This Chase business checking account is the best option for larger businesses because if you have more than $100,000 in average daily balance, the $95 monthly service fee is waived.
Here are the key features you need to know about the Chase Platinum Business Checking.
For this Chase business checking account, you’ll have to pay a $95 monthly service fee, but this monthly fee will be waived once you maintain $100,000 in business balance deposits every month.
Chase Platinum Business Checking allows 500 free transactions per month along with unlimited electronic deposits and incoming wires. But after your first 500 monthly transactions, you’ll have to pay a fee of $0.40 per transaction.
That’s double the number of monthly transactions you can access with the Chase Performance account. If you’re making a lot of business debit card transactions every month for your business, this is probably the best Chase business checking account for you.
You’ll be able to make $25,000 in no-fee cash deposits each month with this Chase business checking account option. If your business requires that you make more than $25,000 in cash deposits each month, then you’ll have to pay a standard cash deposit fee beyond that threshold.
You’ll be able to make up to four outgoing wires every month for no fee. Beyond these four wires, you’ll have to pay standard wiring fees.
If your business is performing a higher volume of wires each month, then this Chase business checking account is probably better suited for you than your other two options.
When you sign on to a Chase business checking account, you’re signing on to work with Chase, no matter which of the three options you decide to go with, and that comes with perks.
No matter which of the three Chase business checking accounts you choose, you’ll get unlimited access to online banking through Chase.com. Through their website, you’ll be able to pay bills and bank online at any time of any day. You’ll also get free business debit cards with your Chase business checking account. These business debit cards will give you free access to Chase’s more than 16,000 ATMs and 5,000 branches. You’ll also get access to account alerts and mobile banking with your Chase business account.
Remember though, there are fees associated with the business accounts though these fees can be waived if you’re a qualifying customer.
While Chase is known for having some of the best checking accounts out there, there are a few things to keep in mind when deciding whether or not to go with them.
A blanket, catch-all fee that the bank charges your business for having a checking account with them will be called a “service fee.”
This fee can range from small to hefty, depending on which checking account you choose to go with. Plus, many business checking accounts will come with an automatic service fee waiver that will set in once your account reaches a certain balance.
Which brings us to these thresholds—before you choose a business checking account, you’re going to want to check in to see what account balance the checking account requires in order to waive your service fee.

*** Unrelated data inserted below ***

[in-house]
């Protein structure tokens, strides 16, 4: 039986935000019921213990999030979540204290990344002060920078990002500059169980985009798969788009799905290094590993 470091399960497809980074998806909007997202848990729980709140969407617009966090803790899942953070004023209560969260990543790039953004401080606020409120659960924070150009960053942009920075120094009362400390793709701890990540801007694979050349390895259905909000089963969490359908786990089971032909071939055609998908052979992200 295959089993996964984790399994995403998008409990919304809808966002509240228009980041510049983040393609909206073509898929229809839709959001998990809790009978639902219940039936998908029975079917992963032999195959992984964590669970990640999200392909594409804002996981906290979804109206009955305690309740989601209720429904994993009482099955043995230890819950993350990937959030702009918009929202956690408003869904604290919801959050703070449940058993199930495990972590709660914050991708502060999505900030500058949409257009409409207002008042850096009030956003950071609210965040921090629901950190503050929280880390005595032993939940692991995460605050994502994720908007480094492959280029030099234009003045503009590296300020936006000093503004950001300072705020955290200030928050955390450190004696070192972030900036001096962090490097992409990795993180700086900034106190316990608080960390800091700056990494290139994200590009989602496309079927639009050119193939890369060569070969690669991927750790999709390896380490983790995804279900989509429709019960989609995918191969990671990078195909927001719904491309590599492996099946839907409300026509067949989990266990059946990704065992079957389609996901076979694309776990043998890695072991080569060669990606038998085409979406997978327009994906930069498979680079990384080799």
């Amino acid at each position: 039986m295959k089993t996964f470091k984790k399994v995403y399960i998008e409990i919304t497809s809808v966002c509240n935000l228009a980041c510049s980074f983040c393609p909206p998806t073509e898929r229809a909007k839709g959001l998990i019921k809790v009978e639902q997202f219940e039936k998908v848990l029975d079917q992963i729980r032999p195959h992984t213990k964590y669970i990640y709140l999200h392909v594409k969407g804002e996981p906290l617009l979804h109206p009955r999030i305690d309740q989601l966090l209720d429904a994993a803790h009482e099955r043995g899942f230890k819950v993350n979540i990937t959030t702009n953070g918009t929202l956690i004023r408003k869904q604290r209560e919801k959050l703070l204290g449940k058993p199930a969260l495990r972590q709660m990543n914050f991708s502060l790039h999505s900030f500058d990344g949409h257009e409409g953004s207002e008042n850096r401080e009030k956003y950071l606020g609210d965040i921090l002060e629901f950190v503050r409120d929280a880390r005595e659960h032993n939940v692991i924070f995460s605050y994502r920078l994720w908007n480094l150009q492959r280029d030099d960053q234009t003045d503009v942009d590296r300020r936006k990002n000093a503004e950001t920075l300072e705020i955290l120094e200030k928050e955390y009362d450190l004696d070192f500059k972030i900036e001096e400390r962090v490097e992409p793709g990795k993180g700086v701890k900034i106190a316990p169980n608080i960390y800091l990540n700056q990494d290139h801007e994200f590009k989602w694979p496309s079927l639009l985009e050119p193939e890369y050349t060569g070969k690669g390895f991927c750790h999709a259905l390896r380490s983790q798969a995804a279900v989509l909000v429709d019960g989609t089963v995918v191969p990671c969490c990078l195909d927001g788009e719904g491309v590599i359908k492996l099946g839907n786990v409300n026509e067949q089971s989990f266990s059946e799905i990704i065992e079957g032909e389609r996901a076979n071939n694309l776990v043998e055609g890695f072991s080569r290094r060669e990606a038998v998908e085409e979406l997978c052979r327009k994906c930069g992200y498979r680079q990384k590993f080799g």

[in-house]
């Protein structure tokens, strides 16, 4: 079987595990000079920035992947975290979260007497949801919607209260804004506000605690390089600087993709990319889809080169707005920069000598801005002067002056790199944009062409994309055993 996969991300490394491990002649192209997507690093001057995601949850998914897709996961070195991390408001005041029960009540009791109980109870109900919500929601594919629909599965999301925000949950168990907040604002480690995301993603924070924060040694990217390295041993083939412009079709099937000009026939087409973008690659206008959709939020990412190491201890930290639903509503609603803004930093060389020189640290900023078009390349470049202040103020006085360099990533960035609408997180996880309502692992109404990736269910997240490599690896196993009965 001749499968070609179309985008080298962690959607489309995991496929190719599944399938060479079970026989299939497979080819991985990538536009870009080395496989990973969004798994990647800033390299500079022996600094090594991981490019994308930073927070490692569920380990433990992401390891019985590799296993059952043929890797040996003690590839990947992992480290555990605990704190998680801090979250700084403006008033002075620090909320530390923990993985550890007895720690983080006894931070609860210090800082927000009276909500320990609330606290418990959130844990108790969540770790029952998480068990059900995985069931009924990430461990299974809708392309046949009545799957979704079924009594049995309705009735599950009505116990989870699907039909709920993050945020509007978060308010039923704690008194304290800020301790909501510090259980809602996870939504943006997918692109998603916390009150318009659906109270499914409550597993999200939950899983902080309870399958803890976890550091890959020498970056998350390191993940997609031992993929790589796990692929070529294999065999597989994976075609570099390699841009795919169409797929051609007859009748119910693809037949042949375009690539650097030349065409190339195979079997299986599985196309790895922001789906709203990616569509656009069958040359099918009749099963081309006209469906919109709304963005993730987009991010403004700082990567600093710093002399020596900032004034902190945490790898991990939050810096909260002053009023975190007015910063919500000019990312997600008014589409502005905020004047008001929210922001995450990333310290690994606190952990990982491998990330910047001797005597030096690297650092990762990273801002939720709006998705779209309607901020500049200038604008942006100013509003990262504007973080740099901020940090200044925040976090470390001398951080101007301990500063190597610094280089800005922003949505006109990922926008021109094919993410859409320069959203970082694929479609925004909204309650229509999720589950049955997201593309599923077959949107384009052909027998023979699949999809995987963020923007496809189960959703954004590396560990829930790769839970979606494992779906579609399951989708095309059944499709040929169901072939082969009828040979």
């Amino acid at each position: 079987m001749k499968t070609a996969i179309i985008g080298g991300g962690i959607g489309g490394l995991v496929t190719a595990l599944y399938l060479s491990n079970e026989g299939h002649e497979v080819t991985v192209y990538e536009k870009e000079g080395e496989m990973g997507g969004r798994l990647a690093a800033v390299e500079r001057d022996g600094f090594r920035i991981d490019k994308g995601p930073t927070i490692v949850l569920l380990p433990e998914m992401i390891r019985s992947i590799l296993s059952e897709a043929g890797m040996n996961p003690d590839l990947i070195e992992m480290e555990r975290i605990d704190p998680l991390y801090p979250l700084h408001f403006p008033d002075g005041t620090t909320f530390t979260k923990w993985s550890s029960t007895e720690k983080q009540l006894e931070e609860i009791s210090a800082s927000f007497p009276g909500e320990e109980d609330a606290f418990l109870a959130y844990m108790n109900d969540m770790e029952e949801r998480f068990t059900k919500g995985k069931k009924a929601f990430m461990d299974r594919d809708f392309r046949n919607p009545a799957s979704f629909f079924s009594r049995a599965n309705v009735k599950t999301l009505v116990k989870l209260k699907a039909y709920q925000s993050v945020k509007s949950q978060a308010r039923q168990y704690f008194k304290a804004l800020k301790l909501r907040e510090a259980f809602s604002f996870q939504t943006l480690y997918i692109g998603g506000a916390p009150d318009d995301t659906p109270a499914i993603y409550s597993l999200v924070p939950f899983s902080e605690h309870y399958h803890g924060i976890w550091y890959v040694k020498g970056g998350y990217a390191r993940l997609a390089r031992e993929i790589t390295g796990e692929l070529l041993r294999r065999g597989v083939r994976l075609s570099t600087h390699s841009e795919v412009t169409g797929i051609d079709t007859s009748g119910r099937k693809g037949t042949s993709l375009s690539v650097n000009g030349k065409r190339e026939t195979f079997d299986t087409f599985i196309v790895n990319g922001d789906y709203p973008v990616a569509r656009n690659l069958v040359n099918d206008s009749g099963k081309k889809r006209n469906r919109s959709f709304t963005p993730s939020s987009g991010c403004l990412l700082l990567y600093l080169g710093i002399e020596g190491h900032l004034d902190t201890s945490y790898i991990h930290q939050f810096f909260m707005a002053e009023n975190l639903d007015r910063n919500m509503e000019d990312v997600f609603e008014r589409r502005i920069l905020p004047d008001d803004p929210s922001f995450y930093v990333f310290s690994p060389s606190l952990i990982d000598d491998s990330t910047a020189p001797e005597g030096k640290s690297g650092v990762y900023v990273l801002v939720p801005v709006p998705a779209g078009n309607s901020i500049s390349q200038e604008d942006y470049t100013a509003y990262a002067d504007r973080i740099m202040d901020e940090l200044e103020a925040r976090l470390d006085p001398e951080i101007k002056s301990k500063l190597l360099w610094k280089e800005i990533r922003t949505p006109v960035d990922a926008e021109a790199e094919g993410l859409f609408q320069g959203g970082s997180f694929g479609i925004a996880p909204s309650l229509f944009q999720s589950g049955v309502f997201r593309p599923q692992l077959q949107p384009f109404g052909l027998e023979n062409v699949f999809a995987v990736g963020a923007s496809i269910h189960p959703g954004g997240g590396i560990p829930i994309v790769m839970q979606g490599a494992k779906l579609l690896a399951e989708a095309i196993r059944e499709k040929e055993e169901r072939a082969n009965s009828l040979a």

If your business checking account comes with a threshold account balance and you reach that account balance then you could potentially bank for free.
Most business checking accounts will come with a limit to the amount of non-electronic transactions you can make for free with your account each month.
After you surpass the checking account’s designated number of free monthly transactions, you’ll have to pay a small fee for every transaction you make with your account. Make sure that the account’s monthly free transaction allowance is more or less aligned with how many transactions you need to make for your business each month.
Generally speaking, accounts with more free monthly transactions will also come with higher service fees, so ensure that the money you’re saving on avoided transaction fees will offset what you’ll be paying in extra service fees.
There will almost always be a limit to the amount of cash you can deposit into your business checking account for free each month. After this threshold, you’ll have to start paying standard fees for the cash you deposit into your business checking account.
Be sure to find a business checking account with a correspondingly high allowance for free monthly cash deposits.
While some business checking accounts will allow a certain number of domestic and foreign wires each month, some might not allow wires of any kind at all.
Plus, even those with a monthly allowance of free wires will likely begin to charge you wiring fee for each one you perform beyond this allowance every month.
If your business relies heavily on sending and receiving wires, then be sure to read up on the fine print regarding a business checking account’s policy toward wires.
You can start your application for a Chase business checking account online.